Machine Washing

  • Wash your fabric using cold water on a gentle cycle setting.
  • To avoid shedding, it’s best to put the garment inside out in a laundry bag when you wash it. Go a step further and reduce microplastics that come from synthetic fibers, by investing in a microfiber laundry bag or filter.
  • Do not use bleach or fabric softeners on sherpa.
  • Do not wash sherpa with other clothes, especially your dark-colored clothes. The lint will spread to your other clothes and is hard to remove.
  • Do not wash sherpa with lint-producing garments like towels. Static electricity in the fabric will attract lint like a magnet!

Drying

  • To avoid pilling, you may consider air-drying your garment. The dryer movement can agitate the fibers, which increases the chances that the fabric will pill.
  • If you do use a dryer, use it on the tumble dry setting.
  • If your Sherpa still pills, remove them with a pill remover.

Stain Removal

  • Spot-clean the stains on your sherpa by applying a mixture of warm water, dishwashing detergent, and vinegar, rinsing after five minutes.

How to Pick a Sherpa Project

Sherpa is a cozy and wonderful fabric that would make a great addition to your handmade wardrobe. The two most important things to keep in mind when selecting a pattern is that sherpa is a knit fabric and that it is also very bulky.

Fit and Silhouette: You’ll want to look for semi-fitted patterns with a simple design. If you decide to use sherpa as a lining, consider going up 1-2 sizes to account for the extra bulk.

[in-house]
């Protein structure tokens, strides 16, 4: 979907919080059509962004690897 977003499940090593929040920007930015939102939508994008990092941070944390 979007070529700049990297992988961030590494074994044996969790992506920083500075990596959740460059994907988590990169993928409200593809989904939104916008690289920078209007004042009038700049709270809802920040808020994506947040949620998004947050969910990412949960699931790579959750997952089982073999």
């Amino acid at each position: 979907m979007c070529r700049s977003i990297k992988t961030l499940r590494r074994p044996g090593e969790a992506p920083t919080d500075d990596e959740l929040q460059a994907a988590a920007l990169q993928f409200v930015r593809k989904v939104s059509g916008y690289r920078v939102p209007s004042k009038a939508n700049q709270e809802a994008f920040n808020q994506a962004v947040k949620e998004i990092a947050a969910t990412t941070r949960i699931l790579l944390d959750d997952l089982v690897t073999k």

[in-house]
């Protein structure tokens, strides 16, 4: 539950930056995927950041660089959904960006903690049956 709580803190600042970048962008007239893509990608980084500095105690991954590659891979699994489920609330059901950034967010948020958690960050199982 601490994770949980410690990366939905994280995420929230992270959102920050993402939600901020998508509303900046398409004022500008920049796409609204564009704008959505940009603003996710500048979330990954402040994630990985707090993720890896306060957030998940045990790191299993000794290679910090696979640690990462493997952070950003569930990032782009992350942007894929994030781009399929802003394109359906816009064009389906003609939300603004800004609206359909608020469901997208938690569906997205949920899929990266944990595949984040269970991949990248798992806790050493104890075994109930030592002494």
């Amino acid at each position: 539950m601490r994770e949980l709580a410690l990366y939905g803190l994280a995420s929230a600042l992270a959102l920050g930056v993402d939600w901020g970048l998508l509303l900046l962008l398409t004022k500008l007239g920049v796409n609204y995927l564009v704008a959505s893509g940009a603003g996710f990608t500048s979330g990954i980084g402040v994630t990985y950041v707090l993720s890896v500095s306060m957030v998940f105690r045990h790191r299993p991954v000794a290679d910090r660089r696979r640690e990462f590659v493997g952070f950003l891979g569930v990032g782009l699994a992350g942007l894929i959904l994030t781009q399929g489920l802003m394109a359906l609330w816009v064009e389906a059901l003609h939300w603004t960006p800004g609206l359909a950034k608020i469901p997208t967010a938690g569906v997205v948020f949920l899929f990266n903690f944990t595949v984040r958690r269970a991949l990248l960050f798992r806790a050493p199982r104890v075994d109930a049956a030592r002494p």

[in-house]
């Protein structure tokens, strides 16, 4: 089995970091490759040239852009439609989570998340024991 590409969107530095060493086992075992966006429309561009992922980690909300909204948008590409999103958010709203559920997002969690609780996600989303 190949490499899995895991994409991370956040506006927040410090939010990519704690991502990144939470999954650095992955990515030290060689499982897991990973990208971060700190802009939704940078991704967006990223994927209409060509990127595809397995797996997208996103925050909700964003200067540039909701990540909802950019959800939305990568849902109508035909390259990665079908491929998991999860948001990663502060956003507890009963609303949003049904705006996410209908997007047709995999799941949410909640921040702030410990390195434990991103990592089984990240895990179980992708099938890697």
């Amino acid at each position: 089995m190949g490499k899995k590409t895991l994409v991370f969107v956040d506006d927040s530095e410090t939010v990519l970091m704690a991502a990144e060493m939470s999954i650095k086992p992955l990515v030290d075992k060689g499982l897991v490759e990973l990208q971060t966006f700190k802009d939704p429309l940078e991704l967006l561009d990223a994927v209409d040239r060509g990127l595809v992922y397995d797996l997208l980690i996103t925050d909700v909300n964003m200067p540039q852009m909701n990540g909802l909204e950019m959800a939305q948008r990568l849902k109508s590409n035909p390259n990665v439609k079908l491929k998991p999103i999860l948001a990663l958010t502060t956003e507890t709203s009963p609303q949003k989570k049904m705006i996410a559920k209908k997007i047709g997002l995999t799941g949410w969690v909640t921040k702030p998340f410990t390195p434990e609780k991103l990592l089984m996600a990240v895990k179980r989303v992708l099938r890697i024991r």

Shaping: Less is definitely more when it comes to working with the bulky pile of sherpa—try to aim for simple, straight lines as much as possible. Darts and contoured seams will be particularly difficult to sew. Avoid patterns with gathers, pleats, or tucks as well.

Closures: To prevent button plackets and zippered edges from becoming wonky and wavy, use strips of woven fusible interfacing on the edges, especially if you’re using separating zippers. This will keep the edges from becoming wavy, as sherpa will stretch over time. Another alternative is to make the button placket out of a separate woven fabric which will help stabilize the sherpa and keep the fuzz more manageable.

Remember to lower the heat on your iron before using fusibles, or you’ll end up with scorched and melted fleece!

The Best Seamwork Patterns for Sherpa

Flo
Kemper
Madhu